Responsibilities of the Executor of a Will

Listed below are some of the major responsibilities the executor will need to carry out.  Depending on the size and complexity of your estate, there may be additional matters that they will need to handle.

1.  Sort out all the finances of the deceased, including paying debts and taxes.

2.  File a copy of the will with the local probate court.

3.  Obtain multiple copies of the death certificate and send them to the Social Security Administration, banks, credit card companies, insurance companies and any other agencies and businesses where the deceased had an open account. (An executor may need as many as 20 or more original death certificates!)

4.  Open a new bank account to use to deposit funds from the estate and pay bills until all the property has been fully disbursed.  The executor should keep careful financial records.

5.  Maintain the property, such as the house, until it can be sold.  This includes continuing to pay for utilities, yard or pool maintenance, the mortgage payments and property taxes.

6.  Complete a full inventory of the decedent's estate and have valuable items, such as artwork, jewelry or coin collections, appraised.

7.  Make certain that all legal requirements have been met.

8.  Handle the sale of real estate and other property, including stocks and bonds, if necessary for an equitable division of the property between the heirs.  If there is only one heir, it may not be necessary to sell off property.  Even if there is more than one heir, it may be possible to reach an equitable division of the property without selling everything and splitting the proceeds.  The executor will have to ascertain this.

9.  Distribute the assets and bequests to the various heirs, according to the terms of the will.

Who Can Serve as an Executor

In most cases, the executor of an estate is a close relative of the deceased.  For example, in the case of a couple, the executor will often be the spouse.  Depending on the family situation, the executor may be the parent, child or sibling of the deceased. 

If the estate is small, or simple, the relative may be able to handle the job of executor without any outside assistance.  However, if the estate is large or complicated, you may recommend in your will that the executor obtain the services of a probate attorney.  The attorney who writes your will and sets up the trust is the logical person to provide this service.

For example, in our will, my husband and I are the executors of each others will.  If something happens to both of us, we have asked two of our daughters to serve as co-executors.  We have also stipulated in our will that some of the assets of our estate be used to pay for the services of a probate attorney to provide our co-executor with any necessary assistance.  It is our hope that this will reduce the amount of friction that could develop between the daughter who is our executor and her sisters.  We also hope that using a probate attorney will lessen the burden on our daughters.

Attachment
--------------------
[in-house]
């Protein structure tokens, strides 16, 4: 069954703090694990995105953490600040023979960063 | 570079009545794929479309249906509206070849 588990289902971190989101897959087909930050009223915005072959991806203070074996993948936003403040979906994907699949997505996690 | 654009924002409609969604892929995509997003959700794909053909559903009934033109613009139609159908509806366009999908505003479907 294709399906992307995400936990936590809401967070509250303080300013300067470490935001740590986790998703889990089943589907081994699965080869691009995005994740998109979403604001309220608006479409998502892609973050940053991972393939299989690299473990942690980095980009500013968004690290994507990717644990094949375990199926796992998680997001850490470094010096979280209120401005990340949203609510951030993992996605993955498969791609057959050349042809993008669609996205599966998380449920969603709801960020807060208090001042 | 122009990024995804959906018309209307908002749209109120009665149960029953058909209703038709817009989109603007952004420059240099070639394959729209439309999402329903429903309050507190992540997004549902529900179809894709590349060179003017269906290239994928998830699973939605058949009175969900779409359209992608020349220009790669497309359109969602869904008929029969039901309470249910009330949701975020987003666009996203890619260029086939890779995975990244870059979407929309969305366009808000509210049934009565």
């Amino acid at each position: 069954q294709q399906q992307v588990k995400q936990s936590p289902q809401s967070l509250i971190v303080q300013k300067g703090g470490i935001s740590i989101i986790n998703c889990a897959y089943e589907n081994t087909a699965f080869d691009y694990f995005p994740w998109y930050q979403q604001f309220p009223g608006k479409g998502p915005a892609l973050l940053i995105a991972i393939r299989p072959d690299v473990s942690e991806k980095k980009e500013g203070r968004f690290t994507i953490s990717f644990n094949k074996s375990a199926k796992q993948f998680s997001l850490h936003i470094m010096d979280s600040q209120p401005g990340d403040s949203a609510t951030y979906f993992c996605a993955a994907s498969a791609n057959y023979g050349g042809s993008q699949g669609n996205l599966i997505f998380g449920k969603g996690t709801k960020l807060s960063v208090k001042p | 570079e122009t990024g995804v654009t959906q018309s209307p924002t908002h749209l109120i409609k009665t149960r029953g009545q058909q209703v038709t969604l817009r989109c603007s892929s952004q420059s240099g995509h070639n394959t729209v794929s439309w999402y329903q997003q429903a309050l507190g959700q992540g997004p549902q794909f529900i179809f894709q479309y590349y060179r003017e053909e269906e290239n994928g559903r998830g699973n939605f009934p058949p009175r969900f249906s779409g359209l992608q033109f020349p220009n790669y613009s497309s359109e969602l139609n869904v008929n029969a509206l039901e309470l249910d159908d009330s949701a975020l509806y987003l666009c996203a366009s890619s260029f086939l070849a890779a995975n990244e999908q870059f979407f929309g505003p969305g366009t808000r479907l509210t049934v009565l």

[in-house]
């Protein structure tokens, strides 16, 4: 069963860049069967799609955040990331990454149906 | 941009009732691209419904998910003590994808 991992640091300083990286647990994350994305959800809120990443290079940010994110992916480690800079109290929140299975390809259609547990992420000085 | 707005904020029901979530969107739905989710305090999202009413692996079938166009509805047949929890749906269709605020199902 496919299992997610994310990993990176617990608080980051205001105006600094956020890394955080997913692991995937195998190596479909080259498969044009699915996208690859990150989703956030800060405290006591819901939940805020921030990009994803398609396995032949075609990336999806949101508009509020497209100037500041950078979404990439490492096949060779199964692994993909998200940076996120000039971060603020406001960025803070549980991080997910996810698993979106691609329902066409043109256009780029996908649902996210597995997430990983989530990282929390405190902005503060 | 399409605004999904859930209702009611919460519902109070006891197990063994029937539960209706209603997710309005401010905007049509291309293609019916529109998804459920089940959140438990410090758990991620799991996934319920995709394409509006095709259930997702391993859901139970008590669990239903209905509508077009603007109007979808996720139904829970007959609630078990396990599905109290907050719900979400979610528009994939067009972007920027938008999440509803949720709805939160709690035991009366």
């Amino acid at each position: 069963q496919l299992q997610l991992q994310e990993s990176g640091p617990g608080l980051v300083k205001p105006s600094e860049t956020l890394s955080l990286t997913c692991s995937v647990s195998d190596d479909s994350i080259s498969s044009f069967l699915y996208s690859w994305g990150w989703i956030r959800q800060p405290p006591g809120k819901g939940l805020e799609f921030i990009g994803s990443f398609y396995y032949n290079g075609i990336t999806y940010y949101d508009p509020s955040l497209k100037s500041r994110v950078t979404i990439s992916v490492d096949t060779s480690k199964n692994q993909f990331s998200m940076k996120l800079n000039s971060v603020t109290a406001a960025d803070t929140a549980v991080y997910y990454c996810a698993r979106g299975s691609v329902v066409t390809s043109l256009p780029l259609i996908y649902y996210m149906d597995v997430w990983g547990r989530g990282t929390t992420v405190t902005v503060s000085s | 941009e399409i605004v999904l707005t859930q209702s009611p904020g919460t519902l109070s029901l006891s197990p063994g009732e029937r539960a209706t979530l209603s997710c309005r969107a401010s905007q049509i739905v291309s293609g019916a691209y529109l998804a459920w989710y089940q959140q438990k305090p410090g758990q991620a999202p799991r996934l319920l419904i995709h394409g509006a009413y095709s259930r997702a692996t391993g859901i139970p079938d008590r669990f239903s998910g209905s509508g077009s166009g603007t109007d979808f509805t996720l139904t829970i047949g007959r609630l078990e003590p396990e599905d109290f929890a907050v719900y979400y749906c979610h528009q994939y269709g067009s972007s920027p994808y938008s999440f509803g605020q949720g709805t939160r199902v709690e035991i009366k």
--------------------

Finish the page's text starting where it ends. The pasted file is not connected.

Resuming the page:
Choosing Your Executor

Before you make your final choice of an executor, you should discuss these issues and make sure your future executor understands the responsibilities that will be involved.  Then, once your will has been written, be sure your executor has a copy.  In our case, we gave copies to all of our daughters so that questions, concerns and bequests could be dealt with while we were still alive.

In addition, you will want your future executor to have anything else they may need in order to handle the disposition of your property.  For example, we have given our daughters a list of our accounts and insurance policies, information about pre-planned funeral arrangements we have made, a key to our home and all the information we believe they would need in order to handle our estate.  We have even given them our health insurance information, in the event we are seriously injured or hospitalized and unable to communicate this information for ourselves.

Once you have taken care of these matters, you will have the peace of mind that comes from knowing you have done everything you can to make things easier for your heirs once you are gone.

If you are interesting in learning about additional planning you need to do, including financial planning, deciding where to retire, preparing for medical issues that could arise and dealing with changing family relationships, use the tabs or pull-down menu at the top of the page to find links to hundreds of additional articles.